Articles: Monitors

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LCD monitors’ refresh rate is discussed at hardware forums from time to time. A few years ago users would express their concern that an LCD monitor might flicker at 60Hz. Today, they are arguing if a higher refresh rate can improve the response time or smoothness of motion.

These discussions have had no practical point until recently because LCD monitors do not flicker. The refresh rate of 75Hz is available on most models but provides no practical benefits and is even emulated in some monitors by the electronics – the matrix works at 60Hz while the redundant frames are just dropped out. The bandwidth of the DVI interface imposes a limitation, too. In the single-link version it allows for a refresh rate of no higher than 75Hz for 1680x1050 monitors and no higher than 60Hz for 1920x1200 monitors.

However, this situation is about to change dramatically due to Nvidia’s active promotion of its GeForce 3D Vision stereoscopic glasses. Each of their lenses is a liquid-crystal shutter that opens up 60 times a second. To support these glasses, the monitor must show twice the number of frames, alternating between pictures for the right and left eyes. In other words, it must have an honest refresh rate of 120Hz.

You may recall 120Hz TV-sets here, but since the TV broadcast format has not changed, such TV-sets create the additional frames by mixing two adjacent frames on an integrated processor. This makes motion look smoother, but such TV-sets are not directly related to the topic of this article which is about LCD monitors with a refresh rate of 120Hz. Of course, Nvidia has made sure to choose a proper moment to promote its stereoscopic glasses. If released one or two years ago, these glasses would not have been compatible with anything because CRT monitors were already far from popular whereas LCD monitors could not deliver the 120Hz refresh rate.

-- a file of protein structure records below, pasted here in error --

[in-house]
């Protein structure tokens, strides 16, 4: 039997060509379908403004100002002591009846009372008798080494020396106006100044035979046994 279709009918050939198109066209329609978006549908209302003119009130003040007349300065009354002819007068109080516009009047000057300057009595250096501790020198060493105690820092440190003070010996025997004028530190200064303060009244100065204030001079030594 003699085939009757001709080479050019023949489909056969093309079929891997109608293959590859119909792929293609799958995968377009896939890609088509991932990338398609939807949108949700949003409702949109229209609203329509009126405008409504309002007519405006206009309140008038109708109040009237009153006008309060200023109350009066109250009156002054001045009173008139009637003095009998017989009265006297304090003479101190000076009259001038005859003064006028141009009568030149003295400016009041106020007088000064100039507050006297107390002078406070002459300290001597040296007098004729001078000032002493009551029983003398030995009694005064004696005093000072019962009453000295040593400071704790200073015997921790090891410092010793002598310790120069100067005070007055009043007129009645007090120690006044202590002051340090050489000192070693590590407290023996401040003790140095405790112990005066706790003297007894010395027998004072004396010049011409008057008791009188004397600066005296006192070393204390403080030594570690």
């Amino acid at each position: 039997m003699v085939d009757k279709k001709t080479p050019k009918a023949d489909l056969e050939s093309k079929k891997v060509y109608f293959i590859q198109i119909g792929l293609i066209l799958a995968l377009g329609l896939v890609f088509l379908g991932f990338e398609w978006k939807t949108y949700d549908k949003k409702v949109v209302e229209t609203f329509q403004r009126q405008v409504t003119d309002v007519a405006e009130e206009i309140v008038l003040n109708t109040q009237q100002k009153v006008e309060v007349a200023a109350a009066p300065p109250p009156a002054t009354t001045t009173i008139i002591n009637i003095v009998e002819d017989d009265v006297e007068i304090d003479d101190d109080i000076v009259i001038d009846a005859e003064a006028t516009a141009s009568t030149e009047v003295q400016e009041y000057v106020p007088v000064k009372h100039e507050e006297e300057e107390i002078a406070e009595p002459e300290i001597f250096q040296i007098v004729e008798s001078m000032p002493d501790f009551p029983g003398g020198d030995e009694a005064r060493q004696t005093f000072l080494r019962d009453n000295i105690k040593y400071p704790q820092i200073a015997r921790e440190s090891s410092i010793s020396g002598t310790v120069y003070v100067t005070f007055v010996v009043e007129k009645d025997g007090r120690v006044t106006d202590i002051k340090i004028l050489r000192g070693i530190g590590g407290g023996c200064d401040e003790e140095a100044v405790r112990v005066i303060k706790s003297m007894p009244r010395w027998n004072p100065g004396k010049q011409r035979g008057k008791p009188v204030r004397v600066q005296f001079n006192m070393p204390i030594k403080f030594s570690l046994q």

But such monitors have come up by today and I am going to discuss one of them, the Samsung SyncMaster 2233RZ, in this review. Although it is officially positioned as a monitor for supporting Nvidia’s stereovision technologies, nothing prevents you from using it without any glasses at all. Let’s see if the 120Hz refresh rate can provide any benefits for such usage.

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